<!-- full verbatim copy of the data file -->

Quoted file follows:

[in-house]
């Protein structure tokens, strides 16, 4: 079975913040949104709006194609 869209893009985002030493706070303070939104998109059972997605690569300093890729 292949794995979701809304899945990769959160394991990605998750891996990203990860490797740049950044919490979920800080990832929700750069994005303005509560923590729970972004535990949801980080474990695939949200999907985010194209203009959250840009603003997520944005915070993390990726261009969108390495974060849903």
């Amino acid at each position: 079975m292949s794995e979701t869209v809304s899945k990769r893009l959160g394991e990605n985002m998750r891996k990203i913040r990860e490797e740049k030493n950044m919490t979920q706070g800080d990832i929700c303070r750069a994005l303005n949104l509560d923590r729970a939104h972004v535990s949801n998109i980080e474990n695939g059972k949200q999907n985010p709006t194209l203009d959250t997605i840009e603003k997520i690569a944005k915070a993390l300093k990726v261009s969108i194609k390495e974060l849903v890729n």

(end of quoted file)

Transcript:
[in-house]
């Protein structure tokens, strides 16, 4: 079975913040949104709006194609 869209893009985002030493706070303070939104998109059972997605690569300093890729 292949794995979701809304899945990769959160394991990605998750891996990203990860490797740049950044919490979920800080990832929700750069994005303005509560923590729970972004535990949801980080474990695939949200999907985010194209203009959250840009603003997520944005915070993390990726261009969108390495974060849903």
């Amino acid at each position: 079975m292949s794995e979701t869209v809304s899945k990769r893009l959160g394991e990605n985002m998750r891996k990203i913040r990860e490797e740049k030493n950044m919490t979920q706070g800080d990832i929700c303070r750069a994005l303005n949104l509560d923590r729970a939104h972004v535990s949801n998109i980080e474990n695939g059972k949200q999907n985010p709006t194209l203009d959250t997605i840009e603003k997520i690569a944005k915070a993390l300093k990726v261009s969108i194609k390495e974060l849903v890729n």